Wednesday 17 March 2010


I was sent a total of 34 stories, all writers' names removed. They arrived on the day after I got back from Ireland, in early February, having just completed the first draft of the novel. The entire longlist. My wonderful job was to read these stories, selected by the readers of TNY from hundreds of entries, choose three winners, some 'highly commended' and some runners up.
This is what I did. I opened the parcel and sat with the pile of stories, all paperclipped together, on my knee. And I flipped from story to story, reading the TITLES and the FIRST LINES only. If my interest was piqued, out that story came, put to one side. I read those first.
I started three piles.
1)YES, a definite maybe.
2)MAYBE, a definite re-read.
3)NOPE, sorry, not this time.
When every story had been read twice(it took a week or so) and allocated to a pile, I took a break. Left them for a few days.
I then took the NOPE pile and over two days, read them all again. And again. And shifted a few stories up to the MAYBE pile.
Then I did the same with the MAYBEs, shifting a few stories up or down as necessary. Then the YES pile, again, making each one work hard, to convince me it was in the right place, by now, or down it went.
I ended up with five stories in the YES pile. And over three days they shifted position on the dining room table, until three separated themselves out as the top three.
But what a top three. They are so different. Chalk and cheese. Apples and bananas. Toffees and mintoes. Gin and beer. How to decide? Here, breaking each one down by craft element helped hugely. And - I'm putting this bit in bold - in the end, it was a sci-fi story that came out on top. Which gives me a real buzz! It is a terrific story.

Then, having given my decision to Merric Davidson of The New Writer - the fun of waiting to find out the names of the entrants - knowing that I would recognise lots of names - the town of the short story is a very small one. It is not even a town, it is a village. You can't do anything without the neighbours knowing!
Anyway - here are the names of the stories, and the names of the marvellous writers who wrote them. Many congratulations to everyone - I enjoyed them all.

SHORT STORY category
1st Judi Moore The Dark Side of the Moon
2nd Gill Belchetz Out of Holbeck
3rd MP Stanley Construction Over Water: An Elegy for Wanda

Highly Commended: Gabriela Blandy Borrowed Light; Hilary Fennell Not Like Us; Susannah Rickards Mudlarks.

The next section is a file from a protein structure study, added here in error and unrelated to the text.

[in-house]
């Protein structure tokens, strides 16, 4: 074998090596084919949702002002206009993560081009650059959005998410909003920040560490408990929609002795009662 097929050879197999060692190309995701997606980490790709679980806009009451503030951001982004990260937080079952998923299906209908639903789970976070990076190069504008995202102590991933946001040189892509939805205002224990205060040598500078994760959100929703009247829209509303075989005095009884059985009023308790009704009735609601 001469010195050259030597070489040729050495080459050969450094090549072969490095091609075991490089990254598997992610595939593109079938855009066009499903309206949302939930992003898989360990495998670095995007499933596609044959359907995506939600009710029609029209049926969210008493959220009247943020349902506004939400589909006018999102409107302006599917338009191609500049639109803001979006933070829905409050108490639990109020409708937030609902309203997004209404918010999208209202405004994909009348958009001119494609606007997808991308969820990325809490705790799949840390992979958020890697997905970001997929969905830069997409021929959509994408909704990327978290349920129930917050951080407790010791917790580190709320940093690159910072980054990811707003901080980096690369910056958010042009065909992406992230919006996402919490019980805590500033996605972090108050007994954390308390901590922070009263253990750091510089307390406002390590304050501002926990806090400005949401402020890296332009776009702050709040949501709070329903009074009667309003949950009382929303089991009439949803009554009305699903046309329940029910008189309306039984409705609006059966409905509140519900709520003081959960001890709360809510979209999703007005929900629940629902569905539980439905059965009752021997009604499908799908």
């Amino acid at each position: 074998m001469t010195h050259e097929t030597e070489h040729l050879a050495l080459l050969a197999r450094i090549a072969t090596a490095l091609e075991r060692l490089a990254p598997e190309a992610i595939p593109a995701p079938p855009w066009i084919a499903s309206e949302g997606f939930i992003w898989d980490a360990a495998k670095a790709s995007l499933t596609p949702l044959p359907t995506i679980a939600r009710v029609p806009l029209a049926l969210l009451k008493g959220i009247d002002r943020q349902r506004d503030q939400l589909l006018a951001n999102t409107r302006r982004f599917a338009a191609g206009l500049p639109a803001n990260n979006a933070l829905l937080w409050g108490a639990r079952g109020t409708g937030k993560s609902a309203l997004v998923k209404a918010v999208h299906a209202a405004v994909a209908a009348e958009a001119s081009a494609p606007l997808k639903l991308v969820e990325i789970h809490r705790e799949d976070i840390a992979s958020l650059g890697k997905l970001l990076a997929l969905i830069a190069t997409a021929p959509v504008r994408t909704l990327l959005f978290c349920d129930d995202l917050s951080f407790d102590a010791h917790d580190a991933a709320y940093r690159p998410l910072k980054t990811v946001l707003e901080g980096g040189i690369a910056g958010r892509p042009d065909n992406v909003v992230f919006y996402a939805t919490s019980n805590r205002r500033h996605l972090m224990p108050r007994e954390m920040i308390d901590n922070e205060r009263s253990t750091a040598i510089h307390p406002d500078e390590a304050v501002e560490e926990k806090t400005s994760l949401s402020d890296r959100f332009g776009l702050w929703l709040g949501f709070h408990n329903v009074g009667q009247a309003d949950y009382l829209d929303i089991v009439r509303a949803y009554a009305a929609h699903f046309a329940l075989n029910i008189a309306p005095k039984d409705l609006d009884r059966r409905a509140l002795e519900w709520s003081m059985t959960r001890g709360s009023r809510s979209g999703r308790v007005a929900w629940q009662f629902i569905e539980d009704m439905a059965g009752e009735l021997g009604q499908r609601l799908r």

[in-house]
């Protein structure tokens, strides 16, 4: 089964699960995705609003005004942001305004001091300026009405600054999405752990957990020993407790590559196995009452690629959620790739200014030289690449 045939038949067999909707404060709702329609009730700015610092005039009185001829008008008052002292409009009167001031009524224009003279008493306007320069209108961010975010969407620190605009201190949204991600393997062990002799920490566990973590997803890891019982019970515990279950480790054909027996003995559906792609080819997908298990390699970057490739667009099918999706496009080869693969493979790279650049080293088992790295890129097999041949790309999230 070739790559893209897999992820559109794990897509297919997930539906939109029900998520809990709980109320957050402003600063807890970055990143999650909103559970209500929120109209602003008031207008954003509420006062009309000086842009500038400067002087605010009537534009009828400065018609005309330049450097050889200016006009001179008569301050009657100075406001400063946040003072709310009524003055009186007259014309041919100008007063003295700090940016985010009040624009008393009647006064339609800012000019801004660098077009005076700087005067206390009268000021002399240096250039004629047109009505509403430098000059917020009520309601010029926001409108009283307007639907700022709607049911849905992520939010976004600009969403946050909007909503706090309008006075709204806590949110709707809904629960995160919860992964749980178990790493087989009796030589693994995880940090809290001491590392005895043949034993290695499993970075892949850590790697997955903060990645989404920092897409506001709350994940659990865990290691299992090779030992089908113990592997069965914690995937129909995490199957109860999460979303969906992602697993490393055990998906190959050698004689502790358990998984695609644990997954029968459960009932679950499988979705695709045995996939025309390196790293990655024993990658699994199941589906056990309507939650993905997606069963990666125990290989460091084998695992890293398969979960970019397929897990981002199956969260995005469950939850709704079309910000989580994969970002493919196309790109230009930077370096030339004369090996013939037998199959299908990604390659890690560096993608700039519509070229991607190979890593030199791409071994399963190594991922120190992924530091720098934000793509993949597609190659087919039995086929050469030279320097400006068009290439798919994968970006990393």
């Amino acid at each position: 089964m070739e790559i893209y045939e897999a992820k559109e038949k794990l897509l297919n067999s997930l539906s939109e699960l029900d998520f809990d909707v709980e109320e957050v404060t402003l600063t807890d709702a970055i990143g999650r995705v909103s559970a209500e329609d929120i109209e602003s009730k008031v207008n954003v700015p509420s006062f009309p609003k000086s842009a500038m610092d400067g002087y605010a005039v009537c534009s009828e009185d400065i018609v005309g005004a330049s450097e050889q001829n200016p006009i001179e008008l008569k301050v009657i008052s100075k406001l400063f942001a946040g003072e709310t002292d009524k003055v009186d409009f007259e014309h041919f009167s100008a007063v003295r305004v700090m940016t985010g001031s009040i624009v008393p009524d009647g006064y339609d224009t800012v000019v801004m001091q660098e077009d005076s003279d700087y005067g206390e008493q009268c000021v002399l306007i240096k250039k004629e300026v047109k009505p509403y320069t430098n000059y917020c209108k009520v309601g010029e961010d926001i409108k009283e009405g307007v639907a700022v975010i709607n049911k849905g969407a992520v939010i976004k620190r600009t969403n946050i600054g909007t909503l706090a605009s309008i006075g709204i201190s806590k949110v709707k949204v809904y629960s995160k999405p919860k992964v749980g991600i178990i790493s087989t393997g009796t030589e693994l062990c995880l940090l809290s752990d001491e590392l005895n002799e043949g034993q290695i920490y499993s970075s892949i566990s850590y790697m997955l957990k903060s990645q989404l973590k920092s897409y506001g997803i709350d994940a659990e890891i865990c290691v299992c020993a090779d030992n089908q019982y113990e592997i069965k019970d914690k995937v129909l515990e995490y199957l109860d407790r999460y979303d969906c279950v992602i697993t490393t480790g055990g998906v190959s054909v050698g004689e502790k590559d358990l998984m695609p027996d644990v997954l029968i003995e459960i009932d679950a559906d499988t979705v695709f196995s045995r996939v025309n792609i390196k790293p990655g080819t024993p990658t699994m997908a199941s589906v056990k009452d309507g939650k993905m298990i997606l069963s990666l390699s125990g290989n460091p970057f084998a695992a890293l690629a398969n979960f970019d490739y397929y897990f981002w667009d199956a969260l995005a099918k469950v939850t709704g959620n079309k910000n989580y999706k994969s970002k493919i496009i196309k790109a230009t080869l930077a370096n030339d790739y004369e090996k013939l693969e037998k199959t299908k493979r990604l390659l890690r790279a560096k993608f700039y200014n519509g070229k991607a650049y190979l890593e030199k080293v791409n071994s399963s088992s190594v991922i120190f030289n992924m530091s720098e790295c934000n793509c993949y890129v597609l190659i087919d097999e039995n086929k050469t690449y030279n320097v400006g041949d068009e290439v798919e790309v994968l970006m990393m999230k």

Runners-up: Sophie Coulombeau Church Going; Caroline Freeman The Ginkgo Tree; Jacqui Rochford Red; Sharon Zink The Log Flume.

Longlist: Joanna Campbell, Paul Curd, Sarah Evans, Suzanne Ferris, Lynda Fletcher, Clare Girvan, Ghislaine Goff, Rhonda Grantham, Eliza Hawkins, Jonathan Haylett, Helen Hogan, Liz Hobbs, Helen Kitson, Nancy Le Nezet, Rebecca Mayhew, Kenneth McBeath, Teresa O’Brien, Ali Pardoe, Iain Pattison, Glenn Price, Eira Reed, Frank Talaber, Nemone Thornes, Mark Wagstaff.

Finalists: Tina Aidoo, Robert Atkinson, Gill Blow, Cyril Bracegirdle, Jo Campbell, Rebecca Camu, Jo Cannon, Thomas Croger, Franca Davenport, David Gibson, Jenny Gordon, Barbara Henderson, Anthony Howcroft, Karen Jones, Cliff Kitney, Hilary Lloyd, Ann MacLaren, Nina Milton, Prue Phillipson, Julian Ruck, Joanne Rutter, Aoo Sanusi, Adrian Sells, Fleur Smithwick, Chip Tolson, Nicholas Underhay, Judy Walker, Lisa Weir, Laura Wilkinson.

And yes, it is weird, seeing names of people I know in there. The standard, as they say, was very high, unsurprisingly.

So what was I was looking for? Not much - a good story, told well. A story that held my interest. Great characters, of course. Originality, quality of writing, and something that wouldn't quite let me go when the story ended.


Tania Hershman said...

Congratulations to all! A sci-fi story, Ia m not surprised, I am reading so many of these now and the breadth of their imagination is often astonishing. Thanks for sharing your process with us - interesting that you seem to have ended up with a majority of female writers in your top 6 +finalists, but then again the longlist was already very women-dominated, which you didn't know, it being all anon of course. Must be very interesting having chosen and then waiting to see if there are names you know...!

Group 8 said...

Congrats V for being a v committed and thorough judge - I'm sure all who entered appreciate that and especially the winners. Good on you. N x

Vanessa Gebbie said...

Really interesting stuff! Thank s both.

Lauri said...

It's nice when a story is heads above the others when judging but hell when there a few very good ones. Congrats on getting the job done!

Nik Perring said...

Congrats to all involved - and to you V; must have been a difficult and fun job, that!

E.P. Chiew said...

Thanks V, a very illuminating look into a judge's mind.

Yes, a few recognizable names. Huzzah!

Vanessa Gebbie said...

Hi Lauri - I have to say, all the longlist could very happily be published, some with a tweak or two, and I hope the writers polish em up and get them back out there when they can. There were some reasons why a story ended in the 'nope' pile and at this level, those just didnt hold my attention in addition to a few technical things. And yes, it would be lovely to have had the winners separate themselves out neatly - they didn't! I had to work hard.

Vanessa Gebbie said...

Hi Nik

fun certainly. I met some great characters, in fascinating stories, and am constantly moved by the variety and breadth of our creative minds.

Elaine - dont look to closely inside this judge's mind. It's dark in there!

Caroline M Davies said...

That's such wonderful news. Judi is in my local writers group. You couldn't have given the prize to a nicer person and I'm sure the story was great as well.

Small world innit.

Vanessa Gebbie said...

Hi Caroline - thats great. I have been told she won first prize here in 2002 as well - clever lady! Send her my best regards.